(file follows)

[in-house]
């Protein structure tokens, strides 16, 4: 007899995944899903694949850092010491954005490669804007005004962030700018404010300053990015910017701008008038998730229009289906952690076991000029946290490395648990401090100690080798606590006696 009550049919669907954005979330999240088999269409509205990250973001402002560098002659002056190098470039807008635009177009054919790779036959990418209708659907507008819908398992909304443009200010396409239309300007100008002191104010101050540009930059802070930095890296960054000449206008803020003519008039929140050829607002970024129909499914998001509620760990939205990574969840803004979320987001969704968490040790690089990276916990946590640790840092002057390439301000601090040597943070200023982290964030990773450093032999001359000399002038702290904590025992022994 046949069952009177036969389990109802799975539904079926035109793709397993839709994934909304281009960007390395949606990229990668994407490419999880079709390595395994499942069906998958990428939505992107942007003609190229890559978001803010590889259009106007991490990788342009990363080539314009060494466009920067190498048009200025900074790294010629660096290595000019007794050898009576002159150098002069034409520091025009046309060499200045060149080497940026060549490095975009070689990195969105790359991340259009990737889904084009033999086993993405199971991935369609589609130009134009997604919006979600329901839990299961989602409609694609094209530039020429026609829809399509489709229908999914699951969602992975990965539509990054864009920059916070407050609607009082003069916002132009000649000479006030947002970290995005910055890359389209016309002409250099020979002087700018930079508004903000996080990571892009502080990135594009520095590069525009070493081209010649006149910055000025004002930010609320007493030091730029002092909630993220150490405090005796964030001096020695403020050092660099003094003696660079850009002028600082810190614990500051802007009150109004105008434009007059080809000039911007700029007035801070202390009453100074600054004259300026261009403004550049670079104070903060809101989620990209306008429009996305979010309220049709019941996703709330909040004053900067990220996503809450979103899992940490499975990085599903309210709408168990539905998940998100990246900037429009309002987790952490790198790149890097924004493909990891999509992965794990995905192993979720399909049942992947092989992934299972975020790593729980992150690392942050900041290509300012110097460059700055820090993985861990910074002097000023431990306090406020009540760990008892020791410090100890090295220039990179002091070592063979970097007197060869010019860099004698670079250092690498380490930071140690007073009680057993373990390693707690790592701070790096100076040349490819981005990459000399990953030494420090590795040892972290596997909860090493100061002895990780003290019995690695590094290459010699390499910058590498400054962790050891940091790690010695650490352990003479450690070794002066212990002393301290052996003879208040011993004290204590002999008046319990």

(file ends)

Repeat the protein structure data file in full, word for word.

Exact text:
[in-house]
């Protein structure tokens, strides 16, 4: 007899995944899903694949850092010491954005490669804007005004962030700018404010300053990015910017701008008038998730229009289906952690076991000029946290490395648990401090100690080798606590006696 009550049919669907954005979330999240088999269409509205990250973001402002560098002659002056190098470039807008635009177009054919790779036959990418209708659907507008819908398992909304443009200010396409239309300007100008002191104010101050540009930059802070930095890296960054000449206008803020003519008039929140050829607002970024129909499914998001509620760990939205990574969840803004979320987001969704968490040790690089990276916990946590640790840092002057390439301000601090040597943070200023982290964030990773450093032999001359000399002038702290904590025992022994 046949069952009177036969389990109802799975539904079926035109793709397993839709994934909304281009960007390395949606990229990668994407490419999880079709390595395994499942069906998958990428939505992107942007003609190229890559978001803010590889259009106007991490990788342009990363080539314009060494466009920067190498048009200025900074790294010629660096290595000019007794050898009576002159150098002069034409520091025009046309060499200045060149080497940026060549490095975009070689990195969105790359991340259009990737889904084009033999086993993405199971991935369609589609130009134009997604919006979600329901839990299961989602409609694609094209530039020429026609829809399509489709229908999914699951969602992975990965539509990054864009920059916070407050609607009082003069916002132009000649000479006030947002970290995005910055890359389209016309002409250099020979002087700018930079508004903000996080990571892009502080990135594009520095590069525009070493081209010649006149910055000025004002930010609320007493030091730029002092909630993220150490405090005796964030001096020695403020050092660099003094003696660079850009002028600082810190614990500051802007009150109004105008434009007059080809000039911007700029007035801070202390009453100074600054004259300026261009403004550049670079104070903060809101989620990209306008429009996305979010309220049709019941996703709330909040004053900067990220996503809450979103899992940490499975990085599903309210709408168990539905998940998100990246900037429009309002987790952490790198790149890097924004493909990891999509992965794990995905192993979720399909049942992947092989992934299972975020790593729980992150690392942050900041290509300012110097460059700055820090993985861990910074002097000023431990306090406020009540760990008892020791410090100890090295220039990179002091070592063979970097007197060869010019860099004698670079250092690498380490930071140690007073009680057993373990390693707690790592701070790096100076040349490819981005990459000399990953030494420090590795040892972290596997909860090493100061002895990780003290019995690695590094290459010699390499910058590498400054962790050891940091790690010695650490352990003479450690070794002066212990002393301290052996003879208040011993004290204590002999008046319990």